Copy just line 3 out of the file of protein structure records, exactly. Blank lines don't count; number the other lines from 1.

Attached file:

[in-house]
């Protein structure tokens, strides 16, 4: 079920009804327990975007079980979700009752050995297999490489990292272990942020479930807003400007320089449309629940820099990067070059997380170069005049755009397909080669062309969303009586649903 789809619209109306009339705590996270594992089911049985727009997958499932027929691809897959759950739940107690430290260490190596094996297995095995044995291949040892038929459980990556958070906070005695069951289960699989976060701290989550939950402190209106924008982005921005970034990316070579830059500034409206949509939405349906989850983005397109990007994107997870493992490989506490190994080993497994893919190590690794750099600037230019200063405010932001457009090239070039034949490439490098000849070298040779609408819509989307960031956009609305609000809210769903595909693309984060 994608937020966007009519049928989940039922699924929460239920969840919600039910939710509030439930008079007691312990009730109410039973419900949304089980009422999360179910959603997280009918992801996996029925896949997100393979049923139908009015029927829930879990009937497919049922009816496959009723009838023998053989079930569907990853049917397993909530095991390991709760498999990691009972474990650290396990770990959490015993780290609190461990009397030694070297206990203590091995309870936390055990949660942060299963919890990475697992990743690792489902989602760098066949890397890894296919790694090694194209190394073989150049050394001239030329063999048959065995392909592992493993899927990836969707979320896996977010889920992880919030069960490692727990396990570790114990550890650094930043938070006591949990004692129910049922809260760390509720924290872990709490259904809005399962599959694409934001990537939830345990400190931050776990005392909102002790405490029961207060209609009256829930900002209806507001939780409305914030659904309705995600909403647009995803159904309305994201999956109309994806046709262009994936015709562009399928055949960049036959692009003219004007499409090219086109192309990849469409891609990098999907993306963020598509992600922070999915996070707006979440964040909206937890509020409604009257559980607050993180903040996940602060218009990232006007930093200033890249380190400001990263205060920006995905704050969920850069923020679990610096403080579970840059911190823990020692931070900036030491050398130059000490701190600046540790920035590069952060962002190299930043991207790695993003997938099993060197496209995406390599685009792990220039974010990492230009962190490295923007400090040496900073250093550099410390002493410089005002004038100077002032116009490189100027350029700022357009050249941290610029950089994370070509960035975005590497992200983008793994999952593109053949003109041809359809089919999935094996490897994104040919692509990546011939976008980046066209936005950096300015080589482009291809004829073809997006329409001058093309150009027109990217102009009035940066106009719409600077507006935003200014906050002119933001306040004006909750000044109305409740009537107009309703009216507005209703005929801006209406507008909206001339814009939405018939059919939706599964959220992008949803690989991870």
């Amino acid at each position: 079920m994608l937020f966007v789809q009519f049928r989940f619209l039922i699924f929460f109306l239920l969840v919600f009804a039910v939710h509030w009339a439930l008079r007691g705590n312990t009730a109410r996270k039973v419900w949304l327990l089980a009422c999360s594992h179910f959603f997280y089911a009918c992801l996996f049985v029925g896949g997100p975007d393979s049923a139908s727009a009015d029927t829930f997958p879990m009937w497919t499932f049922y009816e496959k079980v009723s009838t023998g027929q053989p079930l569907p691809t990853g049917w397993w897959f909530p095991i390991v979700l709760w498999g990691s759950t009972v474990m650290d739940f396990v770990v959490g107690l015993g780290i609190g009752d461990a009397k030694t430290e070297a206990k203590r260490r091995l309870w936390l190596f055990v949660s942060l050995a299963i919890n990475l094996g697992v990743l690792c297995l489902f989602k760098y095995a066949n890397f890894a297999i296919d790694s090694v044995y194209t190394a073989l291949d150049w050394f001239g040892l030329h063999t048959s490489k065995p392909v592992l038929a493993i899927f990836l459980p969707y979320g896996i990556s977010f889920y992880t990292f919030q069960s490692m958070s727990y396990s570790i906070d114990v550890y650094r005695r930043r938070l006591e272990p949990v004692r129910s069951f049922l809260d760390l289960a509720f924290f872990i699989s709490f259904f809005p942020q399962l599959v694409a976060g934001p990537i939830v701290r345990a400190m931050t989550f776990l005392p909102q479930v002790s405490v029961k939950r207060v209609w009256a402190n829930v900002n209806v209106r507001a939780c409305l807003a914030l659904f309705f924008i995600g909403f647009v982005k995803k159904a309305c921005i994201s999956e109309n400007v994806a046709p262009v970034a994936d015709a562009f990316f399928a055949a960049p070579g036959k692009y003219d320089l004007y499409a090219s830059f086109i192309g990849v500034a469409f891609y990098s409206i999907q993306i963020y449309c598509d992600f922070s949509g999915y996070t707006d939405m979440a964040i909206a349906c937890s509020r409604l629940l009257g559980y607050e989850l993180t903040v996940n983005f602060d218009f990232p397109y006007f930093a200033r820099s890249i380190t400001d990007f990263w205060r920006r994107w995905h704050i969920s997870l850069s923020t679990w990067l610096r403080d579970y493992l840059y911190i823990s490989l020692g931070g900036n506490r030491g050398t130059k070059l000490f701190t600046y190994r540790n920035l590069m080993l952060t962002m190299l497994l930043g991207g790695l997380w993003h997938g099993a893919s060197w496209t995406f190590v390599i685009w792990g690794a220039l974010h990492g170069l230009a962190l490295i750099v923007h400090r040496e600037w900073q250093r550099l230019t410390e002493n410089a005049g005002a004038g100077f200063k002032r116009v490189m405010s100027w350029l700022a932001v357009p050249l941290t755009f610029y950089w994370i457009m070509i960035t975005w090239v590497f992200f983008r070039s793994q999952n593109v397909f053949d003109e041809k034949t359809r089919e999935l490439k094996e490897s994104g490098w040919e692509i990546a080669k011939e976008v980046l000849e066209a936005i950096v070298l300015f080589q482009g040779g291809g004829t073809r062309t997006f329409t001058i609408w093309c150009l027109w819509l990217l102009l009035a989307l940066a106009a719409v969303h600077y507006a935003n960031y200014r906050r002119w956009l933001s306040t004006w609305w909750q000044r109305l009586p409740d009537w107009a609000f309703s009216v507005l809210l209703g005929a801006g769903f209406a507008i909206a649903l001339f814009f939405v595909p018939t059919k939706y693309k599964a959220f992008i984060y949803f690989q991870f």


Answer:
């Amino acid at each position: 079920m994608l937020f966007v789809q009519f049928r989940f619209l039922i699924f929460f109306l239920l969840v919600f009804a039910v939710h509030w009339a439930l008079r007691g705590n312990t009730a109410r996270k039973v419900w949304l327990l089980a009422c999360s594992h179910f959603f997280y089911a009918c992801l996996f049985v029925g896949g997100p975007d393979s049923a139908s727009a009015d029927t829930f997958p879990m009937w497919t499932f049922y009816e496959k079980v009723s009838t023998g027929q053989p079930l569907p691809t990853g049917w397993w897959f909530p095991i390991v979700l709760w498999g990691s759950t009972v474990m650290d739940f396990v770990v959490g107690l015993g780290i609190g009752d461990a009397k030694t430290e070297a206990k203590r260490r091995l309870w936390l190596f055990v949660s942060l050995a299963i919890n990475l094996g697992v990743l690792c297995l489902f989602k760098y095995a066949n890397f890894a297999i296919d790694s090694v044995y194209t190394a073989l291949d150049w050394f001239g040892l030329h063999t048959s490489k065995p392909v592992l038929a493993i899927f990836l459980p969707y979320g896996i990556s977010f889920y992880t990292f919030q069960s490692m958070s727990y396990s570790i906070d114990v550890y650094r005695r930043r938070l006591e272990p949990v004692r129910s069951f049922l809260d760390l289960a509720f924290f872990i699989s709490f259904f809005p942020q399962l599959v694409a976060g934001p990537i939830v701290r345990a400190m931050t989550f776990l005392p909102q479930v002790s405490v029961k939950r207060v209609w009256a402190n829930v900002n209806v209106r507001a939780c409305l807003a914030l659904f309705f924008i995600g909403f647009v982005k995803k159904a309305c921005i994201s999956e109309n400007v994806a046709p262009v970034a994936d015709a562009f990316f399928a055949a960049p070579g036959k692009y003219d320089l004007y499409a090219s830059f086109i192309g990849v500034a469409f891609y990098s409206i999907q993306i963020y449309c598509d992600f922070s949509g999915y996070t707006d939405m979440a964040i909206a349906c937890s509020r409604l629940l009257g559980y607050e989850l993180t903040v996940n983005f602060d218009f990232p397109y006007f930093a200033r820099s890249i380190t400001d990007f990263w205060r920006r994107w995905h704050i969920s997870l850069s923020t679990w990067l610096r403080d579970y493992l840059y911190i823990s490989l020692g931070g900036n506490r030491g050398t130059k070059l000490f701190t600046y190994r540790n920035l590069m080993l952060t962002m190299l497994l930043g991207g790695l997380w993003h997938g099993a893919s060197w496209t995406f190590v390599i685009w792990g690794a220039l974010h990492g170069l230009a962190l490295i750099v923007h400090r040496e600037w900073q250093r550099l230019t410390e002493n410089a005049g005002a004038g100077f200063k002032r116009v490189m405010s100027w350029l700022a932001v357009p050249l941290t755009f610029y950089w994370i457009m070509i960035t975005w090239v590497f992200f983008r070039s793994q999952n593109v397909f053949d003109e041809k034949t359809r089919e999935l490439k094996e490897s994104g490098w040919e692509i990546a080669k011939e976008v980046l000849e066209a936005i950096v070298l300015f080589q482009g040779g291809g004829t073809r062309t997006f329409t001058i609408w093309c150009l027109w819509l990217l102009l009035a989307l940066a106009a719409v969303h600077y507006a935003n960031y200014r906050r002119w956009l933001s306040t004006w609305w909750q000044r109305l009586p409740d009537w107009a609000f309703s009216v507005l809210l209703g005929a801006g769903f209406a507008i909206a649903l001339f814009f939405v595909p018939t059919k939706y693309k599964a959220f992008i984060y949803f690989q991870f």